IISc: Chemically etched aluminium kills, keep surfaces bacteria-free

kaushik-jafar-2-Optimized
Unlike the rod-shaped E. coli, the spherical shape of S. aureus results in fewer contact points with the surface and less likelihood of getting killed, say Jafar Hasan (right) and Kaushik Chatterjee.

Researchers at IISc have produced etched aluminium that is capable of killing Gram-negative bacteria such as E. coli and keep surfaces free of both E. coli and S. aureus. Surfaces that have both micro and nanoscale features are most effective in killing bacteria, drug-resistant bacteria included. These can find ready application in hospitals to prevent hospital-acquired infections.

Now, hospital-acquired infections can be reduced by using etched aluminium surfaces in ICUs, operation theatres and other places as well as by using them on regularly used objects such as taps, bedside tables, hand rails to name a few where transmission of bacterial infections is high.

Like shark skin and wings of cicada and dragonfly that are free of any pathogens, a team of researchers led by Prof. Kaushik Chatterjee from the Indian Institute of Science (IISc), Bengaluru used etched aluminium to kill both drug-sensitive and drug-resistant bacteria and also prevent bacteria from attaching and growing on the surfaces. The aluminium surfaces have very minute textures produced through chemical etching which kills the bacteria and is responsible for antifouling.

In the case of drug-resistant bacteria isolated from a hospital, the etched surface that had both nano and microscale features killed 82% of E. coli (control 10%), 25% of K. pneumoniae (control was just 1%) and 86% of P. aeruginosa (control 10%). The etched surface also showed effective antifouling property against all the three drug-resistant strains.

While surfaces with both nano and microscale features killed 94% of E. coli and resisted bacterial adhesion and growth, surfaces those that had only micro-features killed only 18% of E. coli and prevented the bacteria from adhering to it. Gram-negative bacteria such as E. coli are responsible for up to 70% of infections in ICU alone.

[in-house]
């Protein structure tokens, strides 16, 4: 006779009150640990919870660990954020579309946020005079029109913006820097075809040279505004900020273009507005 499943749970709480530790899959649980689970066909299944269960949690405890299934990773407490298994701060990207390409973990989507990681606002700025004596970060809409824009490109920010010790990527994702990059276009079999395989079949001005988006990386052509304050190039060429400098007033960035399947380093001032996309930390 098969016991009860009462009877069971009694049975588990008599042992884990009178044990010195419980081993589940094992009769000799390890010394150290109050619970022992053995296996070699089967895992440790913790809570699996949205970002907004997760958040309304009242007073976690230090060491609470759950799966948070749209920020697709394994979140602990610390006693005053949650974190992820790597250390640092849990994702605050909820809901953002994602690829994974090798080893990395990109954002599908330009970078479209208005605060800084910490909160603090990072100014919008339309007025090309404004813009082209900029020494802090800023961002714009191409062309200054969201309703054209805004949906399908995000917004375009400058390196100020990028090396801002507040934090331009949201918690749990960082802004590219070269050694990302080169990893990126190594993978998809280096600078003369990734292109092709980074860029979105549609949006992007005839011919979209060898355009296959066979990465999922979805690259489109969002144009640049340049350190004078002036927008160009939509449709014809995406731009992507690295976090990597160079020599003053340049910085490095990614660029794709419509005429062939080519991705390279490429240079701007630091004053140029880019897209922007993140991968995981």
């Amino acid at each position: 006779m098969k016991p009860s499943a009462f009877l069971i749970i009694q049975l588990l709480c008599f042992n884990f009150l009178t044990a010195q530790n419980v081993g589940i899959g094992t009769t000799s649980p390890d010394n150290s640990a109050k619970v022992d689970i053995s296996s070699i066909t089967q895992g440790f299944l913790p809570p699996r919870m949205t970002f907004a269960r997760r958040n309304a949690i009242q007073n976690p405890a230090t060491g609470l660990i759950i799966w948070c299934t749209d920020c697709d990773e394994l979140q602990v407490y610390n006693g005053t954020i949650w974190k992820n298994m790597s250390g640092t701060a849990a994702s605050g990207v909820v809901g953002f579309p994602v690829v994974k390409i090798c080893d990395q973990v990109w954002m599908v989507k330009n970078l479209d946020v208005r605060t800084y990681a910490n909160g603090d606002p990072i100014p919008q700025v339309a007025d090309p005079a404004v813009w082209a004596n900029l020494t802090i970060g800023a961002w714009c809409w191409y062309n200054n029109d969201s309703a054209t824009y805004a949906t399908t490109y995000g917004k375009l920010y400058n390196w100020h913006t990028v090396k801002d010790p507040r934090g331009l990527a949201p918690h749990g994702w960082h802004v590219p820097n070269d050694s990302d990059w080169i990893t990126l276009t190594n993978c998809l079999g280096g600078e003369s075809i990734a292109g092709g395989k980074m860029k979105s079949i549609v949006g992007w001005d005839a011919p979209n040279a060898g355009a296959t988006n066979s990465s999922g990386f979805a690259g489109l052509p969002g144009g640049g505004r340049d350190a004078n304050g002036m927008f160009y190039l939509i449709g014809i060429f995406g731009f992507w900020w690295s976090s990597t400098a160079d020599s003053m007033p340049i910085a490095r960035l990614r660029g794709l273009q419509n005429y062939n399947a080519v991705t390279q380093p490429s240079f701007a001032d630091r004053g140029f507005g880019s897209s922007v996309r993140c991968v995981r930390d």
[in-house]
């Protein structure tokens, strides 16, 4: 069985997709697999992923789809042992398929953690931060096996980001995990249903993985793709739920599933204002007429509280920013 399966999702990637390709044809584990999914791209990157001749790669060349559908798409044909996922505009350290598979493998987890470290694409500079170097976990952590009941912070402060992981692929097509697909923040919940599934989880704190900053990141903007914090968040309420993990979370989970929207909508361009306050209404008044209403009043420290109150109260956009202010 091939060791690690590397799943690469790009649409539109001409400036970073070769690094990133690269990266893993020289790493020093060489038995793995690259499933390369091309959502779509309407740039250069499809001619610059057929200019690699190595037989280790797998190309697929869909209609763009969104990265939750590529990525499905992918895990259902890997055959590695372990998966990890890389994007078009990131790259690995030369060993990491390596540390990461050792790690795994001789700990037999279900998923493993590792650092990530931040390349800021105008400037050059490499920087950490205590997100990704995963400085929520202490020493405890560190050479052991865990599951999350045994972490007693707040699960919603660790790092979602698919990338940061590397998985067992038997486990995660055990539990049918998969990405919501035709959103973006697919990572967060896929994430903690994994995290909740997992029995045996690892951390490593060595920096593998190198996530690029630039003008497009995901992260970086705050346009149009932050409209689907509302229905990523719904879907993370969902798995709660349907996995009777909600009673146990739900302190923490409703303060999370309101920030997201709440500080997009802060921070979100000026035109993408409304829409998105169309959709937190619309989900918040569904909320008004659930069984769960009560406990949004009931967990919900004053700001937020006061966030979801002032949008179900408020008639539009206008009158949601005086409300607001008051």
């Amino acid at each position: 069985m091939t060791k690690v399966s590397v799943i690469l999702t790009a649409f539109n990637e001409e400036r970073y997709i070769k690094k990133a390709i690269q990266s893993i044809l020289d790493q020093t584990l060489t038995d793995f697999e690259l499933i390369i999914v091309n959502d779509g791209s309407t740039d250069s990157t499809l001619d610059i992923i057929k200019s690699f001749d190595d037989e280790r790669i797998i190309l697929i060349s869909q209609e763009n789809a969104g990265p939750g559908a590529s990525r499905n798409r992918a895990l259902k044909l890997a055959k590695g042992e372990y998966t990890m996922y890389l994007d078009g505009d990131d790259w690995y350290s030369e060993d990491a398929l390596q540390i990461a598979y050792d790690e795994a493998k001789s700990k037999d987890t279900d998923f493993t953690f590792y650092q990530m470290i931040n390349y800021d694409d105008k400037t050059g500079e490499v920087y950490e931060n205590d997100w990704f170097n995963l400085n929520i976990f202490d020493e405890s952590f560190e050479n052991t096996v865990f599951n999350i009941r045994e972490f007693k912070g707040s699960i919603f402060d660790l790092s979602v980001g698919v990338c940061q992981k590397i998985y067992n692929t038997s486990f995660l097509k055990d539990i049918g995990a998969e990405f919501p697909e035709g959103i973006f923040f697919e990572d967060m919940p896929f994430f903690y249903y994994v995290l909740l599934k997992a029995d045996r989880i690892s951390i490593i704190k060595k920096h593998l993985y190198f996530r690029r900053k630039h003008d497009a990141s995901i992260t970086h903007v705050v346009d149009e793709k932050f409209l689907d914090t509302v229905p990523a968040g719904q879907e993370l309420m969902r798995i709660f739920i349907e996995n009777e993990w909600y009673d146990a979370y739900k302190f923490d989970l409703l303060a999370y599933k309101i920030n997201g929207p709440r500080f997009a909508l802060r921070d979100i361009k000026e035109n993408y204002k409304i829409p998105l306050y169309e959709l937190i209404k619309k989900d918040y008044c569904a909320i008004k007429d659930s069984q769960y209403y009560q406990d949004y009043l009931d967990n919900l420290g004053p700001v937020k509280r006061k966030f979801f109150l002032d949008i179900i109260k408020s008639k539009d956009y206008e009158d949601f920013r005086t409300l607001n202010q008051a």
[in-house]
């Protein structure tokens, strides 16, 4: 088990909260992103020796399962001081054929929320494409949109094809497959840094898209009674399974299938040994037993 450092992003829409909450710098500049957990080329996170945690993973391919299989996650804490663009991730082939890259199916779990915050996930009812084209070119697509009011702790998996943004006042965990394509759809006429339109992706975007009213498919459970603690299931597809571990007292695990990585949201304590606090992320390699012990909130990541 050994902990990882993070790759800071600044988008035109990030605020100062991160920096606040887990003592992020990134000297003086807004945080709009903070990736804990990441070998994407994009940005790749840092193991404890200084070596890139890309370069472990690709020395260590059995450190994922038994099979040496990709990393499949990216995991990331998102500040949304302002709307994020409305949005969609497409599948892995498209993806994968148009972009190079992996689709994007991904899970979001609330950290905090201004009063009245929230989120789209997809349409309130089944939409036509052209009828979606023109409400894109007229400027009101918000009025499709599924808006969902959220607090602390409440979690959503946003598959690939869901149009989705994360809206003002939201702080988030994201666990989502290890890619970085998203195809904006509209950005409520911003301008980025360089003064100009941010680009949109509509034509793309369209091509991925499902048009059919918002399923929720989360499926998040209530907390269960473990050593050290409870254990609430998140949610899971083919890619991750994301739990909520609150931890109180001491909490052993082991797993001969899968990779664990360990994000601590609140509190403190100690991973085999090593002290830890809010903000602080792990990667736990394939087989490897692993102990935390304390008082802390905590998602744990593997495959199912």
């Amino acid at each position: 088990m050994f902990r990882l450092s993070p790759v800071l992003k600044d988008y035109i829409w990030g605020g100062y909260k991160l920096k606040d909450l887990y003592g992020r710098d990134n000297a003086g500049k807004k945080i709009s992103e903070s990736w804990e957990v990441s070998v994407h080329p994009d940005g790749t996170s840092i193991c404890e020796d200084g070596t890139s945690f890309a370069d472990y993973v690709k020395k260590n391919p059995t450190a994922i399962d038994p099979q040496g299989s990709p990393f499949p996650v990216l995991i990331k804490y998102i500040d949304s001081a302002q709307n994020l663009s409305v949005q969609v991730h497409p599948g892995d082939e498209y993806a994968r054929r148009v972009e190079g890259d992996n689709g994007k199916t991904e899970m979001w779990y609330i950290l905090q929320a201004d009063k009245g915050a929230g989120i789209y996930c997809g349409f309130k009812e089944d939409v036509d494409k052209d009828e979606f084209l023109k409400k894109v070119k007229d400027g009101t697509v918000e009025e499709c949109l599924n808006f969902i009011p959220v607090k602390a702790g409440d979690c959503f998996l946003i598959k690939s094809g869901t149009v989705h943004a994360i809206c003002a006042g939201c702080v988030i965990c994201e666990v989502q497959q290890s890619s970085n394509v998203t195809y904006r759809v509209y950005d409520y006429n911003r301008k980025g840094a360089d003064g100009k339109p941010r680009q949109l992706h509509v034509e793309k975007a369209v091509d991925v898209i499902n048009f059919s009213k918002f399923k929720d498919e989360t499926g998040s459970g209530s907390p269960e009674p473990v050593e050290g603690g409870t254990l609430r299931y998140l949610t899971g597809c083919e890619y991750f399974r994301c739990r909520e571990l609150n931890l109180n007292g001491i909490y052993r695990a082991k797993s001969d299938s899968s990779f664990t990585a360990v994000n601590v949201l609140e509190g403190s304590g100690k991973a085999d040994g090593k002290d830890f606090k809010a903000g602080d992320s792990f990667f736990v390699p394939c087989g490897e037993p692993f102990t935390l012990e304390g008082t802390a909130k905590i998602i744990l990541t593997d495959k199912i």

Though the precise mechanism by which the bacteria gets killed is not known, like the wings of cicada and dragonfly, the nanoscale features appear to mechanically rupture the bacterial cell membrane due to physical interaction of the cells with the surface topography. The microstructures limit the ability of the bacteria to adhere to the surface.

Dead bacteria-Optimized
Microscopic image of bacteria on aluminium alloy (5052) surface

Bacterial isolates of E. coli and S. aureus were used for the antibacterial studies. Though only fewer spherical-shaped S. aureus were killed by surface topography, there was significant reduction of the bacteria on the surface. There was one-third reduction in S. aureus adhering on the surface that had only micro-features, and one-tenth reduction on surfaces had both nano and micro-features.

“Unlike the rod-shaped E. coli, the spherical shape of S. aureus results in fewer contact points with the surface and less likelihood of getting killed,” says Jafar Hasan from the Department of Materials Engineering at IISc and first author of the paper published in the journal Materials & Design.

Using sodium hydroxide and potassium hydroxide of different concentrations to etch the aluminium alloy for different time periods (10 to 60 minutes), the researchers were able to keep the surfaces nearly free of Gram-negative bacteria. “Etching aluminium surface is not only a simple, single-step process but can also be scaled-up easily,” says Dr. Hasan. Dr. Hasan is an Early Fellow of the Wellcome Trust DBT India Alliance.

“We are engaging with people who are responsible for infection-control in hospitals to know the specific locations where the material can be used. They might either want aluminium foil with these surface properties can be regularly replaced or permanent fixtures,” says Prof. Chatterjee. “We have not studied the long-term durability of the surface features and their effectiveness. The durability will depend on how often such surfaces are handled by people.”

“A combination of five surface roughness parameters resulted in maximum (over 80%) bactericidal efficiency,” says Dr. Hasan. “The study proposes topography-based design rules of surfaces that can kill bacteria. The design can be efficiently transferred to other materials for bacteria killing property.”

The experiments with drug-resistant bacteria at the hospital were carried in collaboration with Dr. Vasan Sambandamurthy and his team from Mazumdar Shaw Centre for Translational Research, Narayana Hospital, Bengaluru.

Published in The Hindu on December 9, 2017

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